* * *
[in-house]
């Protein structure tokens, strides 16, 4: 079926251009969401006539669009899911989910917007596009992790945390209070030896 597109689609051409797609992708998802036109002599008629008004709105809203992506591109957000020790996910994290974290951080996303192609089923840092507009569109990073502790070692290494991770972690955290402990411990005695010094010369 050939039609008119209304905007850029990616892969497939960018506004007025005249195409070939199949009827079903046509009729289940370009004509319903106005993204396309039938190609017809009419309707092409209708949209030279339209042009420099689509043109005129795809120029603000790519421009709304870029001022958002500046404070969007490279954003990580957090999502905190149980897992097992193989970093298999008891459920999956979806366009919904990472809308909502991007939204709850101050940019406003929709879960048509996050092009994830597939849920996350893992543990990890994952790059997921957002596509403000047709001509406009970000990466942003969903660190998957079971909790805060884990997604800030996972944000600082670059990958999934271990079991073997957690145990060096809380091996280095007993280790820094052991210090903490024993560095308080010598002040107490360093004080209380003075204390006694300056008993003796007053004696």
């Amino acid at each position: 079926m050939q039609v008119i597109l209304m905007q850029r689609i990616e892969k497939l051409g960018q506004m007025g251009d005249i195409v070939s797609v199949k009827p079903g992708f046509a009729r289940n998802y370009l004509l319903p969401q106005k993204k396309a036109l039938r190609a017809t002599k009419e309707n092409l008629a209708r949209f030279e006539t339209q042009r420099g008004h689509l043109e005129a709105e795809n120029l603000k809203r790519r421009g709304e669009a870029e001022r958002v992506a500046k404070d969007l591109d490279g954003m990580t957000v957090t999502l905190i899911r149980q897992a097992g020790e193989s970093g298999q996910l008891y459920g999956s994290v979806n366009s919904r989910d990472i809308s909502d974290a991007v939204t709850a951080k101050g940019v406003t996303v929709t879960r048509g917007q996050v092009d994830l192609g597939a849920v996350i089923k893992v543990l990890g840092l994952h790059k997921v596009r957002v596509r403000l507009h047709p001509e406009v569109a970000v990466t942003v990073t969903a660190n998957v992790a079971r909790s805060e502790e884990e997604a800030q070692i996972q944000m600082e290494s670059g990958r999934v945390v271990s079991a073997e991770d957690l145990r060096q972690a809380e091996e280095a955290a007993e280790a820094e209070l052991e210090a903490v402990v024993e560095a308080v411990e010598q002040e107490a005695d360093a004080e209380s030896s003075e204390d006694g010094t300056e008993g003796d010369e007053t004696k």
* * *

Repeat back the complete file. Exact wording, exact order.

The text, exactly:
[in-house]
């Protein structure tokens, strides 16, 4: 079926251009969401006539669009899911989910917007596009992790945390209070030896 597109689609051409797609992708998802036109002599008629008004709105809203992506591109957000020790996910994290974290951080996303192609089923840092507009569109990073502790070692290494991770972690955290402990411990005695010094010369 050939039609008119209304905007850029990616892969497939960018506004007025005249195409070939199949009827079903046509009729289940370009004509319903106005993204396309039938190609017809009419309707092409209708949209030279339209042009420099689509043109005129795809120029603000790519421009709304870029001022958002500046404070969007490279954003990580957090999502905190149980897992097992193989970093298999008891459920999956979806366009919904990472809308909502991007939204709850101050940019406003929709879960048509996050092009994830597939849920996350893992543990990890994952790059997921957002596509403000047709001509406009970000990466942003969903660190998957079971909790805060884990997604800030996972944000600082670059990958999934271990079991073997957690145990060096809380091996280095007993280790820094052991210090903490024993560095308080010598002040107490360093004080209380003075204390006694300056008993003796007053004696």
């Amino acid at each position: 079926m050939q039609v008119i597109l209304m905007q850029r689609i990616e892969k497939l051409g960018q506004m007025g251009d005249i195409v070939s797609v199949k009827p079903g992708f046509a009729r289940n998802y370009l004509l319903p969401q106005k993204k396309a036109l039938r190609a017809t002599k009419e309707n092409l008629a209708r949209f030279e006539t339209q042009r420099g008004h689509l043109e005129a709105e795809n120029l603000k809203r790519r421009g709304e669009a870029e001022r958002v992506a500046k404070d969007l591109d490279g954003m990580t957000v957090t999502l905190i899911r149980q897992a097992g020790e193989s970093g298999q996910l008891y459920g999956s994290v979806n366009s919904r989910d990472i809308s909502d974290a991007v939204t709850a951080k101050g940019v406003t996303v929709t879960r048509g917007q996050v092009d994830l192609g597939a849920v996350i089923k893992v543990l990890g840092l994952h790059k997921v596009r957002v596509r403000l507009h047709p001509e406009v569109a970000v990466t942003v990073t969903a660190n998957v992790a079971r909790s805060e502790e884990e997604a800030q070692i996972q944000m600082e290494s670059g990958r999934v945390v271990s079991a073997e991770d957690l145990r060096q972690a809380e091996e280095a955290a007993e280790a820094e209070l052991e210090a903490v402990v024993e560095a308080v411990e010598q002040e107490a005695d360093a004080e209380s030896s003075e204390d006694g010094t300056e008993g003796d010369e007053t004696k």